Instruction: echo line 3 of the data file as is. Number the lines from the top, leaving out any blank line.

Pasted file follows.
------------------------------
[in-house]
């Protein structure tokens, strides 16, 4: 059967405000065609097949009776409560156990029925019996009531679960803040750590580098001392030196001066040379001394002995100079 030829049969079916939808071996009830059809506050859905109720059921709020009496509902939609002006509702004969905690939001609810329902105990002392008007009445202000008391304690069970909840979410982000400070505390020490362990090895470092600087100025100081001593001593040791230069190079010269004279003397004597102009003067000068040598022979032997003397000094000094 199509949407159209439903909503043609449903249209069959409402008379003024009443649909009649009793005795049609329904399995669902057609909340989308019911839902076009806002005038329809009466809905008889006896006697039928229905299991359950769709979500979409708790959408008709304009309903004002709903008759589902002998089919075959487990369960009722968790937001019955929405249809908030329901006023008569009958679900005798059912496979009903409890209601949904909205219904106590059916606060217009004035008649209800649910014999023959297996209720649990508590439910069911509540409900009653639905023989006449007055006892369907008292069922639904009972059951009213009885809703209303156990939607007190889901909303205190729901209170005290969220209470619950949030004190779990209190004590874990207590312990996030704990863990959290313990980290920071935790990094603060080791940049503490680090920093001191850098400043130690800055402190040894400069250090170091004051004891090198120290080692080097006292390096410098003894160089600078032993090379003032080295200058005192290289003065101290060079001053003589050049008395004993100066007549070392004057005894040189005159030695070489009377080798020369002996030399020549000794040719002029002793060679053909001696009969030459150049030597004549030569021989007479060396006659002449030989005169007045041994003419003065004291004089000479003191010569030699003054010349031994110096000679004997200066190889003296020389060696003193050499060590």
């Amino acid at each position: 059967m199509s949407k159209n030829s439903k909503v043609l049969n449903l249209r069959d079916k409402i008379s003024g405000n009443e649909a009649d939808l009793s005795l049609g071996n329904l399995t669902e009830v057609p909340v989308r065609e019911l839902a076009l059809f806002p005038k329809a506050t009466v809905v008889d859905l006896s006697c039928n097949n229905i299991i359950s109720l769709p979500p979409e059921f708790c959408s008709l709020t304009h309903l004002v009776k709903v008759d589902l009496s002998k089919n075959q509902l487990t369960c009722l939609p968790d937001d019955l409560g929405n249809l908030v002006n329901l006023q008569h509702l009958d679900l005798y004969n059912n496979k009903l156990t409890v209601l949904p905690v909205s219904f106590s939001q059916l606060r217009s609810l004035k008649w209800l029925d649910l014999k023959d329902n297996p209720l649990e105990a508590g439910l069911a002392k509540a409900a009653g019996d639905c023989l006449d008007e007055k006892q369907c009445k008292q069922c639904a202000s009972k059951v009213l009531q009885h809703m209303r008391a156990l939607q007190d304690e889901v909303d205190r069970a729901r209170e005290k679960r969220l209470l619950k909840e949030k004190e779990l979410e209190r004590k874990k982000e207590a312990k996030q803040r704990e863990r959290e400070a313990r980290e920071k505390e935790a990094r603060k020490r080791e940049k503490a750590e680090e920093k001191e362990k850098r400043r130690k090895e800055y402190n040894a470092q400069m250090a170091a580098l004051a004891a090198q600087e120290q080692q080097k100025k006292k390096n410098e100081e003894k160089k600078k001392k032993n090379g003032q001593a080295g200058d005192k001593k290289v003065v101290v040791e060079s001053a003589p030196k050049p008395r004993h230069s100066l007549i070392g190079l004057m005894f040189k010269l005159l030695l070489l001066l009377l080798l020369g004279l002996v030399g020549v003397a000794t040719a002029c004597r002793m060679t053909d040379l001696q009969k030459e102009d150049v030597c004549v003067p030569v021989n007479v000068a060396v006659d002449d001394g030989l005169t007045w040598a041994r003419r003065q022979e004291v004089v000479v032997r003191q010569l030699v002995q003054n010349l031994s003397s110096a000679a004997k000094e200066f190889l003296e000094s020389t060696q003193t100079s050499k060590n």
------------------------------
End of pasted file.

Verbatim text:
């Amino acid at each position: 059967m199509s949407k159209n030829s439903k909503v043609l049969n449903l249209r069959d079916k409402i008379s003024g405000n009443e649909a009649d939808l009793s005795l049609g071996n329904l399995t669902e009830v057609p909340v989308r065609e019911l839902a076009l059809f806002p005038k329809a506050t009466v809905v008889d859905l006896s006697c039928n097949n229905i299991i359950s109720l769709p979500p979409e059921f708790c959408s008709l709020t304009h309903l004002v009776k709903v008759d589902l009496s002998k089919n075959q509902l487990t369960c009722l939609p968790d937001d019955l409560g929405n249809l908030v002006n329901l006023q008569h509702l009958d679900l005798y004969n059912n496979k009903l156990t409890v209601l949904p905690v909205s219904f106590s939001q059916l606060r217009s609810l004035k008649w209800l029925d649910l014999k023959d329902n297996p209720l649990e105990a508590g439910l069911a002392k509540a409900a009653g019996d639905c023989l006449d008007e007055k006892q369907c009445k008292q069922c639904a202000s009972k059951v009213l009531q009885h809703m209303r008391a156990l939607q007190d304690e889901v909303d205190r069970a729901r209170e005290k679960r969220l209470l619950k909840e949030k004190e779990l979410e209190r004590k874990k982000e207590a312990k996030q803040r704990e863990r959290e400070a313990r980290e920071k505390e935790a990094r603060k020490r080791e940049k503490a750590e680090e920093k001191e362990k850098r400043r130690k090895e800055y402190n040894a470092q400069m250090a170091a580098l004051a004891a090198q600087e120290q080692q080097k100025k006292k390096n410098e100081e003894k160089k600078k001392k032993n090379g003032q001593a080295g200058d005192k001593k290289v003065v101290v040791e060079s001053a003589p030196k050049p008395r004993h230069s100066l007549i070392g190079l004057m005894f040189k010269l005159l030695l070489l001066l009377l080798l020369g004279l002996v030399g020549v003397a000794t040719a002029c004597r002793m060679t053909d040379l001696q009969k030459e102009d150049v030597c004549v003067p030569v021989n007479v000068a060396v006659d002449d001394g030989l005169t007045w040598a041994r003419r003065q022979e004291v004089v000479v032997r003191q010569l030699v002995q003054n010349l031994s003397s110096a000679a004997k000094e200066f190889l003296e000094s020389t060696q003193t100079s050499k060590n």